Inner Glow: Blend Mode – Normal, Opacity – 100%, Color – white #ffffff, Technique – Softer, Source – Edge, Choke – 0%, Size – 35px, Contour – Linear, deselect Anti-aliased, Range – 35%.
(Note: choosing Technique – Precise will result differently, try it out!)

EXAMPLE #3 – stroke, inner glow, bevel and emboss effects

Hippeastrum reticulatum var. striatifolium 'Mrs. Garfield' in our garden
Hippeastrum reticulatum var. striatifolium 'Mrs. Garfield' in our garden. Click to view large

Image of Hippeastrum ‘Mrs Garfield’, from our tropical garden. A combination of 3 layer effects to create a fancy frame with wonderful color contrast to enhance the beauty of the gorgeous blooms.

(1) Stroke: Stroke size – 25px, Position – Inside, Blend mode – Normal, Opacity to 100%, Color – pink #f492bc.

(2) Inner Glow: Blend Mode – Normal, Opacity – 100%, Color – #6f2d3e, Technique – Softer, Source – Edge, Choke – 0%, Size – 100px, Contour – Linear, deselect Anti-aliased, Range – 20%.

(3) Bevel and Emboss: Framing with 3 layer style effects, namely stroke, inner glow and bevel (without contour to bevel)Style – Inner Bevel, Technique – Smooth, Depth – 80%, Direction – Up, Size – 23px, Soften – 0px, Angle – 120 degrees, deselect Use Global Light, Altitude – 30 degrees, Gloss Contour – Linear, deselect Anti-aliased, Highlight Mode – Screen, Color – #ea97bb, Opacity – 100%, Shadow Mode – Multiply, Color #430f1c, Opacity – 100%.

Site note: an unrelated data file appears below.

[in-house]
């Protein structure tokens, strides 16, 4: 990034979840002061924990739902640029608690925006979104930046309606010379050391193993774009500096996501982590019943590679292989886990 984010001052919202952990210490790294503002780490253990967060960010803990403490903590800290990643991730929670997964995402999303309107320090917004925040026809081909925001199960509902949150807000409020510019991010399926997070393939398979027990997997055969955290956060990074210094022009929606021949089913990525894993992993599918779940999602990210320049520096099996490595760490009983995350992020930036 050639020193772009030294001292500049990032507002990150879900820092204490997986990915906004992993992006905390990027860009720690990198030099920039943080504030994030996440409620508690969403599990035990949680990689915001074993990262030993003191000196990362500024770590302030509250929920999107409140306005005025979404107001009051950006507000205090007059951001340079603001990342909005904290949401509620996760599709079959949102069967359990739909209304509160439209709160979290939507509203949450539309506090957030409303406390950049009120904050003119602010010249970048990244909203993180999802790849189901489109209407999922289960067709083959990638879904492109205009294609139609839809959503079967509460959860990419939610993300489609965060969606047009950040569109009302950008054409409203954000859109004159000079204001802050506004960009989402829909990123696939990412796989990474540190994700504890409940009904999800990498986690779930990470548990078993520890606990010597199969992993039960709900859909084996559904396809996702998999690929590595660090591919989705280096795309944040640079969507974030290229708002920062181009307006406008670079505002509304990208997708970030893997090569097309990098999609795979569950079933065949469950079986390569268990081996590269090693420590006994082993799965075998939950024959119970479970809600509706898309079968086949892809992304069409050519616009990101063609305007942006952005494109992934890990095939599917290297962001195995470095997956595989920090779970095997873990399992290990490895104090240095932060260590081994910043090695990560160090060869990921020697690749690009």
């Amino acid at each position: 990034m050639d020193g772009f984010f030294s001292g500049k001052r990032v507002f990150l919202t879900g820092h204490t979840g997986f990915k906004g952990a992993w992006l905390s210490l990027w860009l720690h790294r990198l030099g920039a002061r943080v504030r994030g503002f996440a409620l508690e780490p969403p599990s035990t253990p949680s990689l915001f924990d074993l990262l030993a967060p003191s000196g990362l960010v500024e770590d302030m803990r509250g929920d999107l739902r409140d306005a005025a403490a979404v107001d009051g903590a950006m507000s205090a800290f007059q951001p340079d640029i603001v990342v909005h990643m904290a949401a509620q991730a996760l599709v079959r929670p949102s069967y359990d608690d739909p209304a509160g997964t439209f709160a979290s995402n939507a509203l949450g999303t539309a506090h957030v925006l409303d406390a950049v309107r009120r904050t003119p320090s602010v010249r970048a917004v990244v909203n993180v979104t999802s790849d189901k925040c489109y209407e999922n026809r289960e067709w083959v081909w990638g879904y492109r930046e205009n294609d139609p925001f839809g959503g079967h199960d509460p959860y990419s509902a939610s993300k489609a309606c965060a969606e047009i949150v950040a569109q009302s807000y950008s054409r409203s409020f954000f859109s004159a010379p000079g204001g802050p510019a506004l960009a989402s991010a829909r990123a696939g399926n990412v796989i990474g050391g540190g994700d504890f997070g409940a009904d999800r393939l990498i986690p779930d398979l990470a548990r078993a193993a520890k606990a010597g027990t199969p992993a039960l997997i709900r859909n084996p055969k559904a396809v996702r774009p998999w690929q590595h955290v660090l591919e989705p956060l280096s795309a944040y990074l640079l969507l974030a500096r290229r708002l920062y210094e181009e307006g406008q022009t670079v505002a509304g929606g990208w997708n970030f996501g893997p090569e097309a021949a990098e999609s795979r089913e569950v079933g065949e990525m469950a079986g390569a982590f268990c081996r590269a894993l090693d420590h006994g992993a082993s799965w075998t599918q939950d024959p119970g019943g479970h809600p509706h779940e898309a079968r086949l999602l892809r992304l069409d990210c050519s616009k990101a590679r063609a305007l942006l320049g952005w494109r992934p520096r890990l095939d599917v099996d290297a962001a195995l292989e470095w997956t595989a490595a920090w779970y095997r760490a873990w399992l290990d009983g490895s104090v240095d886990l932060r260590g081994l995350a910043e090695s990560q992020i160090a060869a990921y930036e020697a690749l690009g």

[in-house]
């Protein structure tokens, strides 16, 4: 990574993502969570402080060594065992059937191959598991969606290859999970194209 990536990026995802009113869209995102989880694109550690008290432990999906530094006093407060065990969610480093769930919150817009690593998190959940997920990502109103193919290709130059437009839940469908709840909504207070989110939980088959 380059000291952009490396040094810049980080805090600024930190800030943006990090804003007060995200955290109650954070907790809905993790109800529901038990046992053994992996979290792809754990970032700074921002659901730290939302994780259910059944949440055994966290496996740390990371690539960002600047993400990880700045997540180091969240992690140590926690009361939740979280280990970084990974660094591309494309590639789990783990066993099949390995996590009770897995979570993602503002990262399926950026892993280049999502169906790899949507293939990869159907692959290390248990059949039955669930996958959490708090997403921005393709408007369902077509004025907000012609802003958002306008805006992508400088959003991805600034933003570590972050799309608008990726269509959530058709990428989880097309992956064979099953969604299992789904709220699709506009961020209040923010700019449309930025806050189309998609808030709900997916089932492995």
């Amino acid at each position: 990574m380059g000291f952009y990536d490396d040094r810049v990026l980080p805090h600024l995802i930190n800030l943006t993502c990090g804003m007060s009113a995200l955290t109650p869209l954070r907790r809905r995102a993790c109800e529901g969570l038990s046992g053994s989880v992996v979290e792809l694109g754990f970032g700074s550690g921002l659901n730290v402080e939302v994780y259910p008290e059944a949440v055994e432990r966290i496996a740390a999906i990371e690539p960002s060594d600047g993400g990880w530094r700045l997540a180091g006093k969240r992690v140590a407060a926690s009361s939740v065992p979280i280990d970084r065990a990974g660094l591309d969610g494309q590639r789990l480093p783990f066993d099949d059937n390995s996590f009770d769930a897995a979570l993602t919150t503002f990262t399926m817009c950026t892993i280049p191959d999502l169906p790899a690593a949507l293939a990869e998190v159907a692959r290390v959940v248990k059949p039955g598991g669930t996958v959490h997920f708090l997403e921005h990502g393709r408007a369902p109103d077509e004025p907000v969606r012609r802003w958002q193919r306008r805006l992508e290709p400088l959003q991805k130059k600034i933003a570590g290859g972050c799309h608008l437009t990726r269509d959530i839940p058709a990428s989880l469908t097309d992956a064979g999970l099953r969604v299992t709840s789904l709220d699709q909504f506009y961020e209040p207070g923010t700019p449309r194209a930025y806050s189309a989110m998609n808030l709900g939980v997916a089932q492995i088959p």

Ending here will produce an elevated beveled-border as seen in the right image, giving an overall 3-D look. Lovely too!

Or you can continue to apply a contour to the bevel, which was done for this example (effects seen in the after-framing image above) – click the name Contour on the left column, and select Contour – Sawtooth 1 (click on the drop-arrow to open the Contour Picker to make your choice), deselect Anti-aliased, Range – 50%. Do experiment with the various contour styles available and play with the range glider to see their wonderful effects – you will be amazed! Or you may want to customize your own style – click on the contour image to open the Contour Editor which will enable you to make variations, and don’t forget to save for future use.